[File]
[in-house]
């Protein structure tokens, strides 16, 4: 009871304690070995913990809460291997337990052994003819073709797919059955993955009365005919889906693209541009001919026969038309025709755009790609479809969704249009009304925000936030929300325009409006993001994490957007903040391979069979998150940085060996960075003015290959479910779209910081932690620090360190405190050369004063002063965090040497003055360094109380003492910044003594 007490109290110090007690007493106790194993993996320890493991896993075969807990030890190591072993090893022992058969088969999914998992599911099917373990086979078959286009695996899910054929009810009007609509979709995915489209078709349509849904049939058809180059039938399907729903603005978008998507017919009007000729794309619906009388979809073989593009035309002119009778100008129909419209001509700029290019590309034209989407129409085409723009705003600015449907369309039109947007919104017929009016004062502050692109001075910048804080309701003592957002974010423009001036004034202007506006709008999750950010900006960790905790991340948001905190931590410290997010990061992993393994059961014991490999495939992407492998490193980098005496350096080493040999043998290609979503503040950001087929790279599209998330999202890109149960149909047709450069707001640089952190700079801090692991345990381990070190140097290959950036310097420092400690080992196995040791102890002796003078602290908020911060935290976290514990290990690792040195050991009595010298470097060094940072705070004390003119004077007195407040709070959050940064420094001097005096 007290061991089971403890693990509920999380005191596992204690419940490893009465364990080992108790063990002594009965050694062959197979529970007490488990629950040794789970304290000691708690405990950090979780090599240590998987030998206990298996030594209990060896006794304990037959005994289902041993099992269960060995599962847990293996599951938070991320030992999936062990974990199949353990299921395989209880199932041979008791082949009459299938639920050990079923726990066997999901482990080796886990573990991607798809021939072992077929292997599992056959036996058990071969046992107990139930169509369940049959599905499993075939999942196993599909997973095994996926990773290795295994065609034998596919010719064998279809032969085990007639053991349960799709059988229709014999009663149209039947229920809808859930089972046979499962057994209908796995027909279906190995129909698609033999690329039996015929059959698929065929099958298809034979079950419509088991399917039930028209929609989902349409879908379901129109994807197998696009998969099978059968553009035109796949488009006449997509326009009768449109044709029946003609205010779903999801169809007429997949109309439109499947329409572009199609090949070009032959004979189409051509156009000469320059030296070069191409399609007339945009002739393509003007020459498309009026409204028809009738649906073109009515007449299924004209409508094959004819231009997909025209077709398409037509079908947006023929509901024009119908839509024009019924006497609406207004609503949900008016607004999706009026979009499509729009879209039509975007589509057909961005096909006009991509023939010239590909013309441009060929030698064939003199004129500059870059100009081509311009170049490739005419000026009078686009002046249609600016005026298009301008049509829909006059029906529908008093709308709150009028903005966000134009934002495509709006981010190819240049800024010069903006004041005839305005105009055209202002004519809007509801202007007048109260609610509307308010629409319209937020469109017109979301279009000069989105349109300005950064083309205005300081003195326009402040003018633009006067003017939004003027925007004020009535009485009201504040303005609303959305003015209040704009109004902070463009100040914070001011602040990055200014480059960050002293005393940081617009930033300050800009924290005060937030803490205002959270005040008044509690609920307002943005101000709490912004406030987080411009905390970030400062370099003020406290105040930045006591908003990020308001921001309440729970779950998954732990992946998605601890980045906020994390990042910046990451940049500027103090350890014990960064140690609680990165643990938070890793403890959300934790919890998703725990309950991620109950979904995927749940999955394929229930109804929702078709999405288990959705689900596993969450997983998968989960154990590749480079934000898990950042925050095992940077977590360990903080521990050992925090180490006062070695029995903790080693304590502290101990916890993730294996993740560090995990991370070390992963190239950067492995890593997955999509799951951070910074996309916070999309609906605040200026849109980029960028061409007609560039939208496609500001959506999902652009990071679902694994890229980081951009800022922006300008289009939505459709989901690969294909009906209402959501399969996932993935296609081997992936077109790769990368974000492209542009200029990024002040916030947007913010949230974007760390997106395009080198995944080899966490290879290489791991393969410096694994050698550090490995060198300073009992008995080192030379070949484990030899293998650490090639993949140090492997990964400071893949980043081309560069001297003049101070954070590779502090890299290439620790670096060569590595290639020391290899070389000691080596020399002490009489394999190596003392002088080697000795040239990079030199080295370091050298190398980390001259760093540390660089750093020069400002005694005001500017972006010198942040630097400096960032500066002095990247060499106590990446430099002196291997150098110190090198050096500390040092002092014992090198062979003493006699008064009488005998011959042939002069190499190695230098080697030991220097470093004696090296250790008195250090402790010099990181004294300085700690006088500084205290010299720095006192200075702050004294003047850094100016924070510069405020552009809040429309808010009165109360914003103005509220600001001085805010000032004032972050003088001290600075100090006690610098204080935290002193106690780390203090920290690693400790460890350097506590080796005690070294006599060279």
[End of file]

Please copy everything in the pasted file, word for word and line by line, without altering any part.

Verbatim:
[in-house]
């Protein structure tokens, strides 16, 4: 009871304690070995913990809460291997337990052994003819073709797919059955993955009365005919889906693209541009001919026969038309025709755009790609479809969704249009009304925000936030929300325009409006993001994490957007903040391979069979998150940085060996960075003015290959479910779209910081932690620090360190405190050369004063002063965090040497003055360094109380003492910044003594 007490109290110090007690007493106790194993993996320890493991896993075969807990030890190591072993090893022992058969088969999914998992599911099917373990086979078959286009695996899910054929009810009007609509979709995915489209078709349509849904049939058809180059039938399907729903603005978008998507017919009007000729794309619906009388979809073989593009035309002119009778100008129909419209001509700029290019590309034209989407129409085409723009705003600015449907369309039109947007919104017929009016004062502050692109001075910048804080309701003592957002974010423009001036004034202007506006709008999750950010900006960790905790991340948001905190931590410290997010990061992993393994059961014991490999495939992407492998490193980098005496350096080493040999043998290609979503503040950001087929790279599209998330999202890109149960149909047709450069707001640089952190700079801090692991345990381990070190140097290959950036310097420092400690080992196995040791102890002796003078602290908020911060935290976290514990290990690792040195050991009595010298470097060094940072705070004390003119004077007195407040709070959050940064420094001097005096 007290061991089971403890693990509920999380005191596992204690419940490893009465364990080992108790063990002594009965050694062959197979529970007490488990629950040794789970304290000691708690405990950090979780090599240590998987030998206990298996030594209990060896006794304990037959005994289902041993099992269960060995599962847990293996599951938070991320030992999936062990974990199949353990299921395989209880199932041979008791082949009459299938639920050990079923726990066997999901482990080796886990573990991607798809021939072992077929292997599992056959036996058990071969046992107990139930169509369940049959599905499993075939999942196993599909997973095994996926990773290795295994065609034998596919010719064998279809032969085990007639053991349960799709059988229709014999009663149209039947229920809808859930089972046979499962057994209908796995027909279906190995129909698609033999690329039996015929059959698929065929099958298809034979079950419509088991399917039930028209929609989902349409879908379901129109994807197998696009998969099978059968553009035109796949488009006449997509326009009768449109044709029946003609205010779903999801169809007429997949109309439109499947329409572009199609090949070009032959004979189409051509156009000469320059030296070069191409399609007339945009002739393509003007020459498309009026409204028809009738649906073109009515007449299924004209409508094959004819231009997909025209077709398409037509079908947006023929509901024009119908839509024009019924006497609406207004609503949900008016607004999706009026979009499509729009879209039509975007589509057909961005096909006009991509023939010239590909013309441009060929030698064939003199004129500059870059100009081509311009170049490739005419000026009078686009002046249609600016005026298009301008049509829909006059029906529908008093709308709150009028903005966000134009934002495509709006981010190819240049800024010069903006004041005839305005105009055209202002004519809007509801202007007048109260609610509307308010629409319209937020469109017109979301279009000069989105349109300005950064083309205005300081003195326009402040003018633009006067003017939004003027925007004020009535009485009201504040303005609303959305003015209040704009109004902070463009100040914070001011602040990055200014480059960050002293005393940081617009930033300050800009924290005060937030803490205002959270005040008044509690609920307002943005101000709490912004406030987080411009905390970030400062370099003020406290105040930045006591908003990020308001921001309440729970779950998954732990992946998605601890980045906020994390990042910046990451940049500027103090350890014990960064140690609680990165643990938070890793403890959300934790919890998703725990309950991620109950979904995927749940999955394929229930109804929702078709999405288990959705689900596993969450997983998968989960154990590749480079934000898990950042925050095992940077977590360990903080521990050992925090180490006062070695029995903790080693304590502290101990916890993730294996993740560090995990991370070390992963190239950067492995890593997955999509799951951070910074996309916070999309609906605040200026849109980029960028061409007609560039939208496609500001959506999902652009990071679902694994890229980081951009800022922006300008289009939505459709989901690969294909009906209402959501399969996932993935296609081997992936077109790769990368974000492209542009200029990024002040916030947007913010949230974007760390997106395009080198995944080899966490290879290489791991393969410096694994050698550090490995060198300073009992008995080192030379070949484990030899293998650490090639993949140090492997990964400071893949980043081309560069001297003049101070954070590779502090890299290439620790670096060569590595290639020391290899070389000691080596020399002490009489394999190596003392002088080697000795040239990079030199080295370091050298190398980390001259760093540390660089750093020069400002005694005001500017972006010198942040630097400096960032500066002095990247060499106590990446430099002196291997150098110190090198050096500390040092002092014992090198062979003493006699008064009488005998011959042939002069190499190695230098080697030991220097470093004696090296250790008195250090402790010099990181004294300085700690006088500084205290010299720095006192200075702050004294003047850094100016924070510069405020552009809040429309808010009165109360914003103005509220600001001085805010000032004032972050003088001290600075100090006690610098204080935290002193106690780390203090920290690693400790460890350097506590080796005690070294006599060279």